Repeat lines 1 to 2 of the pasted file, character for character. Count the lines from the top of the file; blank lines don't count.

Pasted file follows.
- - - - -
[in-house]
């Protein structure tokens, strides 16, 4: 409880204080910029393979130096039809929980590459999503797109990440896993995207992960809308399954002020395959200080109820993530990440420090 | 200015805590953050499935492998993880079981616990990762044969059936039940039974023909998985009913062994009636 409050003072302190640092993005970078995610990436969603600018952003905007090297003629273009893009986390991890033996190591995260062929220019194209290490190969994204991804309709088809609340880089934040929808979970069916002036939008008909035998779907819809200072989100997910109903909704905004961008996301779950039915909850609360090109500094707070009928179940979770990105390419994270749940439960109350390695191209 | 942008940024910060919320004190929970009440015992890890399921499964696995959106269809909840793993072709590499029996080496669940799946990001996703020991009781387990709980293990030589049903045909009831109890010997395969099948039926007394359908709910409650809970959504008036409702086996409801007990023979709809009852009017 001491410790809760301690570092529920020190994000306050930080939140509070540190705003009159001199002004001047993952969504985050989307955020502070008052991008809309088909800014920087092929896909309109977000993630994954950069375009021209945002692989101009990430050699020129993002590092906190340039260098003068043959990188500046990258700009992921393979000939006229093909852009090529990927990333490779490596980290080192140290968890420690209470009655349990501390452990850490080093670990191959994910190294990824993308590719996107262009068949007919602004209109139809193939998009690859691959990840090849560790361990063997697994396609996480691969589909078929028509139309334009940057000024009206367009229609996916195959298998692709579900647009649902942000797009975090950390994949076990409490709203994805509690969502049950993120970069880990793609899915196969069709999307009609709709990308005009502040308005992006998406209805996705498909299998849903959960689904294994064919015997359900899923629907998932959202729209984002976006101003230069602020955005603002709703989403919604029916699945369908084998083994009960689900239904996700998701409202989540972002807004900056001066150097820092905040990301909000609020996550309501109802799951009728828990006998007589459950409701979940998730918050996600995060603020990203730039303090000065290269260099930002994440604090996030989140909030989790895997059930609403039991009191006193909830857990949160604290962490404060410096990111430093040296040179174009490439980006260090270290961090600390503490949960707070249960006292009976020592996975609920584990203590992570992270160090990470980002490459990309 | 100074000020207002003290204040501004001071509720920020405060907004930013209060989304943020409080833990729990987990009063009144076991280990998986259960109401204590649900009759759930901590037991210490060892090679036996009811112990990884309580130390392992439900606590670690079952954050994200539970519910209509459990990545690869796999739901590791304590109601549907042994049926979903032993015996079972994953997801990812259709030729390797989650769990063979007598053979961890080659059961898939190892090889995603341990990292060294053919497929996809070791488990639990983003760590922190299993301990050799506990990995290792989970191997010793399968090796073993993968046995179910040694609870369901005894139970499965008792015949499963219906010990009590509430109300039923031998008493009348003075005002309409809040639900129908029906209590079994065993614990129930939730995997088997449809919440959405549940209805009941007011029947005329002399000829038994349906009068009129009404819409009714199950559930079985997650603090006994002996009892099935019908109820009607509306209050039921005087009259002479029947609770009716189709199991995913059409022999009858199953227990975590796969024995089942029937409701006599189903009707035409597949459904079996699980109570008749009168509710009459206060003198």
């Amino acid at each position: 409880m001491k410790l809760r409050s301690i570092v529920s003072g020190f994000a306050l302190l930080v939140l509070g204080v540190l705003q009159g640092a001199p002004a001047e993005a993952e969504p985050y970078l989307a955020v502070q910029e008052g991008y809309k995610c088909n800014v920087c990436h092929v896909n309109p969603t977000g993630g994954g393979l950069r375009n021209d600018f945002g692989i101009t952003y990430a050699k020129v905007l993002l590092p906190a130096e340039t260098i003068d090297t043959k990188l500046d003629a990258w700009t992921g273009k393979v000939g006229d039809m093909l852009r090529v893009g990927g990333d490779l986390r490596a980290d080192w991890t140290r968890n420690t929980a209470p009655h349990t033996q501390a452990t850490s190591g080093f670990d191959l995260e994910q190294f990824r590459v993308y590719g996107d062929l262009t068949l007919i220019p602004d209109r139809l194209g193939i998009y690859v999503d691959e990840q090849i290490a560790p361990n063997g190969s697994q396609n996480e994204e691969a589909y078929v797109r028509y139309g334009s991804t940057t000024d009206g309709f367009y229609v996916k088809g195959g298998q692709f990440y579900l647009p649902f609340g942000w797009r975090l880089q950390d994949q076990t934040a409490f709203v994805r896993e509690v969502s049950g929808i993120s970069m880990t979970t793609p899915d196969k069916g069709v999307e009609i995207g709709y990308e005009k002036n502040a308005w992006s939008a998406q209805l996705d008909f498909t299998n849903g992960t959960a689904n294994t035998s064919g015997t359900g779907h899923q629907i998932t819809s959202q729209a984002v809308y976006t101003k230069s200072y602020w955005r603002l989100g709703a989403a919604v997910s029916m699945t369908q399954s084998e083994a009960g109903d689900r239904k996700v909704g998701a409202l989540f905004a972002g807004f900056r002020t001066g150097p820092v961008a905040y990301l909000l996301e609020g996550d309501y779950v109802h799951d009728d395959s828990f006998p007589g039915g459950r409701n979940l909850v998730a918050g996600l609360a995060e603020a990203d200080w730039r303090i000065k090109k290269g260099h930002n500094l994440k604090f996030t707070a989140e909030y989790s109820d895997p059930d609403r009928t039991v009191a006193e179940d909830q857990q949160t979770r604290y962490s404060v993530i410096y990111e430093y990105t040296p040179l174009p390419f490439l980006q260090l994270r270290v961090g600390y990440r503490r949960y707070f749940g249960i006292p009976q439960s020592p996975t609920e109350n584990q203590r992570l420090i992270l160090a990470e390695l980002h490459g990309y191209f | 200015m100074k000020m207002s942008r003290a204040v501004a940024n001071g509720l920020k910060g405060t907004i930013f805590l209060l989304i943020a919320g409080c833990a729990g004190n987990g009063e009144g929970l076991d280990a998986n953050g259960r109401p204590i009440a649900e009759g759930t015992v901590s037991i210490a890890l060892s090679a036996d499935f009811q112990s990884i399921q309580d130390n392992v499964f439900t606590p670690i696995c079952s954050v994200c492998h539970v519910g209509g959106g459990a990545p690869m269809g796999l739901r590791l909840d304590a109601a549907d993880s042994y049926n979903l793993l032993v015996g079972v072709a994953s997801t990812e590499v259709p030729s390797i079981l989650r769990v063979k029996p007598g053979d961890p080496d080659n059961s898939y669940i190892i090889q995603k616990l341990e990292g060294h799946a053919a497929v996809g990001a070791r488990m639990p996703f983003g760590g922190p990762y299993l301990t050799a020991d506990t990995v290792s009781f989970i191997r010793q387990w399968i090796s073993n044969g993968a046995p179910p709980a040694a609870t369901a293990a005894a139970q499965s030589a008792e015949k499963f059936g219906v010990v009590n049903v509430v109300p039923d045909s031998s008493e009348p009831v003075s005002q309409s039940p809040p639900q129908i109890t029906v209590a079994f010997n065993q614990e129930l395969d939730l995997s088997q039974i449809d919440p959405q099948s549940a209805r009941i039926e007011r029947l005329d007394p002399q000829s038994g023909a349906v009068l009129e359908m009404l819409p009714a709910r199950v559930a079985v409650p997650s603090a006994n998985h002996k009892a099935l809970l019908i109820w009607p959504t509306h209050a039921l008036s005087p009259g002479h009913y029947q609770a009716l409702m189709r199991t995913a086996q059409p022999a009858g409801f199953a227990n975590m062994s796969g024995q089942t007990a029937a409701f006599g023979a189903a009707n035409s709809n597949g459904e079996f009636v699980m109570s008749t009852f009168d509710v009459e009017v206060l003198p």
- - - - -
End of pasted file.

[in-house]
């Protein structure tokens, strides 16, 4: 409880204080910029393979130096039809929980590459999503797109990440896993995207992960809308399954002020395959200080109820993530990440420090 | 200015805590953050499935492998993880079981616990990762044969059936039940039974023909998985009913062994009636 409050003072302190640092993005970078995610990436969603600018952003905007090297003629273009893009986390991890033996190591995260062929220019194209290490190969994204991804309709088809609340880089934040929808979970069916002036939008008909035998779907819809200072989100997910109903909704905004961008996301779950039915909850609360090109500094707070009928179940979770990105390419994270749940439960109350390695191209 | 942008940024910060919320004190929970009440015992890890399921499964696995959106269809909840793993072709590499029996080496669940799946990001996703020991009781387990709980293990030589049903045909009831109890010997395969099948039926007394359908709910409650809970959504008036409702086996409801007990023979709809009852009017 001491410790809760301690570092529920020190994000306050930080939140509070540190705003009159001199002004001047993952969504985050989307955020502070008052991008809309088909800014920087092929896909309109977000993630994954950069375009021209945002692989101009990430050699020129993002590092906190340039260098003068043959990188500046990258700009992921393979000939006229093909852009090529990927990333490779490596980290080192140290968890420690209470009655349990501390452990850490080093670990191959994910190294990824993308590719996107262009068949007919602004209109139809193939998009690859691959990840090849560790361990063997697994396609996480691969589909078929028509139309334009940057000024009206367009229609996916195959298998692709579900647009649902942000797009975090950390994949076990409490709203994805509690969502049950993120970069880990793609899915196969069709999307009609709709990308005009502040308005992006998406209805996705498909299998849903959960689904294994064919015997359900899923629907998932959202729209984002976006101003230069602020955005603002709703989403919604029916699945369908084998083994009960689900239904996700998701409202989540972002807004900056001066150097820092905040990301909000609020996550309501109802799951009728828990006998007589459950409701979940998730918050996600995060603020990203730039303090000065290269260099930002994440604090996030989140909030989790895997059930609403039991009191006193909830857990949160604290962490404060410096990111430093040296040179174009490439980006260090270290961090600390503490949960707070249960006292009976020592996975609920584990203590992570992270160090990470980002490459990309 | 100074000020207002003290204040501004001071509720920020405060907004930013209060989304943020409080833990729990987990009063009144076991280990998986259960109401204590649900009759759930901590037991210490060892090679036996009811112990990884309580130390392992439900606590670690079952954050994200539970519910209509459990990545690869796999739901590791304590109601549907042994049926979903032993015996079972994953997801990812259709030729390797989650769990063979007598053979961890080659059961898939190892090889995603341990990292060294053919497929996809070791488990639990983003760590922190299993301990050799506990990995290792989970191997010793399968090796073993993968046995179910040694609870369901005894139970499965008792015949499963219906010990009590509430109300039923031998008493009348003075005002309409809040639900129908029906209590079994065993614990129930939730995997088997449809919440959405549940209805009941007011029947005329002399000829038994349906009068009129009404819409009714199950559930079985997650603090006994002996009892099935019908109820009607509306209050039921005087009259002479029947609770009716189709199991995913059409022999009858199953227990975590796969024995089942029937409701006599189903009707035409597949459904079996699980109570008749009168509710009459206060003198």